A term for artwork that is based off of
straight lines and individual shapes as if drawn out with a ruler, without any
indication of the artist’s hand. While lines demonstrating a precision of exceptional
scale as though calculated and the edges can be found in figurative works. Edges
that are emphasizing linear perspective as well as classical architecture, such
forms are generally found in abstract art, design, and architecture. And String
Art having a foundation laid upon stretched pieces of fabric has found its
place in this discipline of architecture. Vertical linear elements such as towers and what not have been used
throughout the history to commemorate events of significance and establish particular
dates in time. Vertical linear elements can also define a particular volume of
space. Linear elements that possess the necessary tensile strength can perform
structural functions. The linear elements can:
a certain freedom of movement across space.
a sort of support for a plane above.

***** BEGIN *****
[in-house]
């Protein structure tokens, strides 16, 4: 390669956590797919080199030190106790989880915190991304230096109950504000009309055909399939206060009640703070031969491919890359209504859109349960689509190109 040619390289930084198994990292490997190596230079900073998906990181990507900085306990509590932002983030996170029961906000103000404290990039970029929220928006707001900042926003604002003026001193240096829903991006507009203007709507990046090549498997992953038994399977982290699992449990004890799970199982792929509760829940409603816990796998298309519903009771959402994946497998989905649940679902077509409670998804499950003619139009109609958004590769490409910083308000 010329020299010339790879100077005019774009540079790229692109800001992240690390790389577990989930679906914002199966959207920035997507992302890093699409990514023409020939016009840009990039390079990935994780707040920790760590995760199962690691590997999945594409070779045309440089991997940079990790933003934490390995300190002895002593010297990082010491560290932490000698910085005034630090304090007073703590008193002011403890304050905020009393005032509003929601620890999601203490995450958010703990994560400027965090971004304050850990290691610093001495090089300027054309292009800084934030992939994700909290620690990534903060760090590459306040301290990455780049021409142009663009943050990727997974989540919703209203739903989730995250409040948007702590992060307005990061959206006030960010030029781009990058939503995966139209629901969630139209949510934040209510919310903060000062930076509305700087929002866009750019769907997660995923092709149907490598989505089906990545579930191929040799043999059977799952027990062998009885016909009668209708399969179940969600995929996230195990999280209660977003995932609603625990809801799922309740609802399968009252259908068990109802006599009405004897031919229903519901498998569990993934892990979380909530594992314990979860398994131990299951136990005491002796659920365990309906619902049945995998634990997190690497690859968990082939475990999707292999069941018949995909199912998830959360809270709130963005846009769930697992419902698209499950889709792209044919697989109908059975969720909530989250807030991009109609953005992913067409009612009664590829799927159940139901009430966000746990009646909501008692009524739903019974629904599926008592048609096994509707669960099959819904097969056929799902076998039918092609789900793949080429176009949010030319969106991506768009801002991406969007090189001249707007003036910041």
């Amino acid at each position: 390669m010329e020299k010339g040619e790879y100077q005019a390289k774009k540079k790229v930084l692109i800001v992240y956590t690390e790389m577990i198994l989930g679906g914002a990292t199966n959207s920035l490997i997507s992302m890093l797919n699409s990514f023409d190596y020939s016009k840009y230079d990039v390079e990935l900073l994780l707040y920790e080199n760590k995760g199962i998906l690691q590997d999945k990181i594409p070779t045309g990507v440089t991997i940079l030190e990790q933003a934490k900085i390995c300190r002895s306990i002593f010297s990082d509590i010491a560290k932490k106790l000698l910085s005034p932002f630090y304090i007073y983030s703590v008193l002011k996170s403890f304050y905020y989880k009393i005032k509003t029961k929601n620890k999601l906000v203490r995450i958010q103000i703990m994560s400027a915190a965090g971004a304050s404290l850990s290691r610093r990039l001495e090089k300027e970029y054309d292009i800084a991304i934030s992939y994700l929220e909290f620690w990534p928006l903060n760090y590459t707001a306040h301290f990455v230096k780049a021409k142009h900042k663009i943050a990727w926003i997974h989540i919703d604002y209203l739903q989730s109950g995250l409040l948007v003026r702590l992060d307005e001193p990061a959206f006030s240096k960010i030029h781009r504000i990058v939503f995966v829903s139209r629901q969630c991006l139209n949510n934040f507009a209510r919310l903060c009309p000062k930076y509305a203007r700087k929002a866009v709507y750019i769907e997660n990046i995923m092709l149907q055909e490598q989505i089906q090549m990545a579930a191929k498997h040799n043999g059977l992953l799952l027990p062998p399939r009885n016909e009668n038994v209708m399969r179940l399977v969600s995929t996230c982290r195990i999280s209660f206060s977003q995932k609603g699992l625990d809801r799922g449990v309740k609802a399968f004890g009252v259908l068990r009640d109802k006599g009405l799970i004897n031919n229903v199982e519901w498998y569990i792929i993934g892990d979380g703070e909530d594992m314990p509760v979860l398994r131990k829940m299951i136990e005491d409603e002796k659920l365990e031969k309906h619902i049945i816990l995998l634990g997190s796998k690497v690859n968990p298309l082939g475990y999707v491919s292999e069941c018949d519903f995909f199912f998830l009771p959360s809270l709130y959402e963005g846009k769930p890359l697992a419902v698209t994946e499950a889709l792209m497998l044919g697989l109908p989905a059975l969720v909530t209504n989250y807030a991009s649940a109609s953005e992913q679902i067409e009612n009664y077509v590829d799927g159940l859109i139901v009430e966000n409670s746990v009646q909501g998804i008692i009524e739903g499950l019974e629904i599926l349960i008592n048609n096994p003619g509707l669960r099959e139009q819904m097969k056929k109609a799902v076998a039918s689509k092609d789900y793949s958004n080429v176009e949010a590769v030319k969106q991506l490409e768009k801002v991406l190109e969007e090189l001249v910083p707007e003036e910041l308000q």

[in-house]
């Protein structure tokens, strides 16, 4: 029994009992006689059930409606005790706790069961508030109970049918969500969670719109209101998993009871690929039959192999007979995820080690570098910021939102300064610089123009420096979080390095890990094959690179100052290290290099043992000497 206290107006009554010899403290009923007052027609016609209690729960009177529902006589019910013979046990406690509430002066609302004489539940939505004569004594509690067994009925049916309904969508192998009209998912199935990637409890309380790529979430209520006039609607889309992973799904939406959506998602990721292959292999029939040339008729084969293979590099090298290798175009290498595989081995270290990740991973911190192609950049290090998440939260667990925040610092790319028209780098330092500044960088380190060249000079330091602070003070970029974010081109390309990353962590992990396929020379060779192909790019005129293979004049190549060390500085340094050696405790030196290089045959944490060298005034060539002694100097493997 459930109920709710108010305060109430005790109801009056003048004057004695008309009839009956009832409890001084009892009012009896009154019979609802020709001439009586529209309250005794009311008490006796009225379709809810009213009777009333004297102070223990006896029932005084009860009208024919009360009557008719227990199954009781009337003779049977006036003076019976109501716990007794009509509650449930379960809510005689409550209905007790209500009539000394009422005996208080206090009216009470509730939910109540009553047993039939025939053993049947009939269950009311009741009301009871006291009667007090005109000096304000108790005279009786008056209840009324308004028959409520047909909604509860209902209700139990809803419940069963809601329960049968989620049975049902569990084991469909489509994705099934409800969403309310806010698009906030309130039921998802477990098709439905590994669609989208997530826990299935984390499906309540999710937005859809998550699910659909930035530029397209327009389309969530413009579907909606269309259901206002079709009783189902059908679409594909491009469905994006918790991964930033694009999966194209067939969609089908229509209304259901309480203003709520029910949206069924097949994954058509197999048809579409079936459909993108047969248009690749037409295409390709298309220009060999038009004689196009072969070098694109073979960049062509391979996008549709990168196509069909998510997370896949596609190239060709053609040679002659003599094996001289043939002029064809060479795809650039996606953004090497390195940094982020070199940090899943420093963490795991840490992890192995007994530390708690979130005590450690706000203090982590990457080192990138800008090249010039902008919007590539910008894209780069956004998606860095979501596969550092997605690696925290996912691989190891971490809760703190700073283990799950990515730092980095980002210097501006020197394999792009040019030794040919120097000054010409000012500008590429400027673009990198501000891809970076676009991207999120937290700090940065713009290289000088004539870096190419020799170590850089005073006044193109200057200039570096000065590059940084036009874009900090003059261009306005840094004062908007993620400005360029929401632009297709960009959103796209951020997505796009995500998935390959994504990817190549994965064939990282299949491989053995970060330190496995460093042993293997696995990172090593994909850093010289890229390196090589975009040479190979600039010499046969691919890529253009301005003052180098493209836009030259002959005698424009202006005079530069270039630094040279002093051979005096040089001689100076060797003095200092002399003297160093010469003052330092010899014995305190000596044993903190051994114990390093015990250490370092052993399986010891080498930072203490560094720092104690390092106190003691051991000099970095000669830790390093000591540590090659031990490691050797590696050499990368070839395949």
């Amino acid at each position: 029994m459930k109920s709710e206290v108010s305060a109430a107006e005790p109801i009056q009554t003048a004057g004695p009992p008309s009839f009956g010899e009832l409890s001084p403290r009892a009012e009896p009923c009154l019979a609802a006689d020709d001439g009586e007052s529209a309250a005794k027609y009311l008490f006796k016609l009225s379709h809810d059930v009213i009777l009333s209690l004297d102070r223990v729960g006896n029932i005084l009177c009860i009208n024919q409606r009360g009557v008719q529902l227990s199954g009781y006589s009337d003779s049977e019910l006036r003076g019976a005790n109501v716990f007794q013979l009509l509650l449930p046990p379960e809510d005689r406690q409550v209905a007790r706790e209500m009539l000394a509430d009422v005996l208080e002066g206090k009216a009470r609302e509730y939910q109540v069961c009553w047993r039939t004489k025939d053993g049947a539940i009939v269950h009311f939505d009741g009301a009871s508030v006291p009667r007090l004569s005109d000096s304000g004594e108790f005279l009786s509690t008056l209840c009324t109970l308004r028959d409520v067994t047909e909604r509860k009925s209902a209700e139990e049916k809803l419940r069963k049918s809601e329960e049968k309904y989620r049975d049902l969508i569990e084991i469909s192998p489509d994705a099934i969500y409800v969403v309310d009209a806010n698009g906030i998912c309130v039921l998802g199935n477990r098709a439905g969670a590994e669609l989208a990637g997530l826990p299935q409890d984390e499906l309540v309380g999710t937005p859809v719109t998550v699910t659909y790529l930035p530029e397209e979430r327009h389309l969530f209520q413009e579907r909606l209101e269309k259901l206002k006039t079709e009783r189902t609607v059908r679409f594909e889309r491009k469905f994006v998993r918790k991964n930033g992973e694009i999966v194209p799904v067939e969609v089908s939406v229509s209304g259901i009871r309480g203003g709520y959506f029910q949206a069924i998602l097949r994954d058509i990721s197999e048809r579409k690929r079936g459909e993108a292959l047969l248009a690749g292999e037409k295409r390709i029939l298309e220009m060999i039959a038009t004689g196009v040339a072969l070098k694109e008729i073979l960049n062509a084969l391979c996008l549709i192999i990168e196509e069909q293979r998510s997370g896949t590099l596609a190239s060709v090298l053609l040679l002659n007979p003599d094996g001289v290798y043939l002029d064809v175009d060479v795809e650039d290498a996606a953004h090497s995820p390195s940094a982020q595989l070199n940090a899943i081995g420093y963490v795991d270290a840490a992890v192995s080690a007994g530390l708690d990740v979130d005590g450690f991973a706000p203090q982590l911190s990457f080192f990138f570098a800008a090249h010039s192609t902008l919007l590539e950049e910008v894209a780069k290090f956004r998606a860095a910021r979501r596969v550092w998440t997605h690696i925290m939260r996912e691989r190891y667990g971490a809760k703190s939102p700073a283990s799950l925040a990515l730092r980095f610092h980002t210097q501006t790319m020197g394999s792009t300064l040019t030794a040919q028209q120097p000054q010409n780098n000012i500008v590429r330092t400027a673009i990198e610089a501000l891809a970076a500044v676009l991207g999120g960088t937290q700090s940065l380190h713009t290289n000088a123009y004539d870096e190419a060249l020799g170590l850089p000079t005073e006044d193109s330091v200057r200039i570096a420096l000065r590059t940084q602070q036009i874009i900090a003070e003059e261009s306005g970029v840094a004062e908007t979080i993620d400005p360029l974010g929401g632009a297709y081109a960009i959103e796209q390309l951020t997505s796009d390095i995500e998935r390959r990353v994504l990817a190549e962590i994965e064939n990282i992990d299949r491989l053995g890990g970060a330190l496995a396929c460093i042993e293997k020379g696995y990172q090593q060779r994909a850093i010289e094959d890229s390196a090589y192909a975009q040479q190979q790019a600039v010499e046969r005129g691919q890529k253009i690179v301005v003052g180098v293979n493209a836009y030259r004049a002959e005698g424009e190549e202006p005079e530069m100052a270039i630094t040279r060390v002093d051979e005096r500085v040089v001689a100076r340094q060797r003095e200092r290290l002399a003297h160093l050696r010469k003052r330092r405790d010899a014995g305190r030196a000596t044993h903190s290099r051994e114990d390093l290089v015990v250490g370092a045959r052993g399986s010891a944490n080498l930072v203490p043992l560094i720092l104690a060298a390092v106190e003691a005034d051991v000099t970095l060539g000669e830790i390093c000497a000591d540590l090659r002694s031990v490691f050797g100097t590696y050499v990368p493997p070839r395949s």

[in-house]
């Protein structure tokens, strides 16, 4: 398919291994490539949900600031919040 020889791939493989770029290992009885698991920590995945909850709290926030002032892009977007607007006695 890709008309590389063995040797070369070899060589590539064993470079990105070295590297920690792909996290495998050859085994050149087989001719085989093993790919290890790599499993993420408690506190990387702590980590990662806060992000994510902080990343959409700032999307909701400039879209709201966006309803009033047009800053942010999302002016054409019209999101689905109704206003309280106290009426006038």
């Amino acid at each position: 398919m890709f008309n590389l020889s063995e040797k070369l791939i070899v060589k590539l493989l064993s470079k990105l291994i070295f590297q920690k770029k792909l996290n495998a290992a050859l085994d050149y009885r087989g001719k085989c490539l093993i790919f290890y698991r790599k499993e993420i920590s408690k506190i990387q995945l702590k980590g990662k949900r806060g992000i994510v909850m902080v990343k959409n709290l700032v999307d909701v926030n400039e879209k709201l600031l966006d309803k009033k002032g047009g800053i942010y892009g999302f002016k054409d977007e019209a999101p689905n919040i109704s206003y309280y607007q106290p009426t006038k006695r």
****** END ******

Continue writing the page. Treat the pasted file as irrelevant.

three dimensional sort of architectural
One such application of linear forms
that has had an odd and unique impression during modern times is tensegrity. “It
is a structural principle based on the use of isolated
components in compression inside a net of continuous tension, in
such a way that the compressed members (usually bars or struts) do not touch
each other and the pre-stressed tensioned members (usually cables or
tendons) delineate the system spatially” (Fuller, R. Buckminster (1982)). The term was coined by Buckminster Fuller in the 1960s as
a portmanteau of “tensional integrity”.
Structures based off on the idea of Tensegrity
have a few things in common in their design patterns:
main structure on which all of the load is placed undergo either pure
compression or sheer tension, in other words the whole structure will only
collapse if the main support gives in.
is a form of preload, which enables cables to be taut throughout.
presence of mechanical stability, this allows for the main supporting structure
to remain in a state tension/compression.
idea was introduced into architecture during the 1960s when Maciej
Gintowt and Maciej Krasi?ski, architects of Spodek, a venue
in Katowice, Poland, designed and made it one of the first structures
to utilize the idea of tensegrity.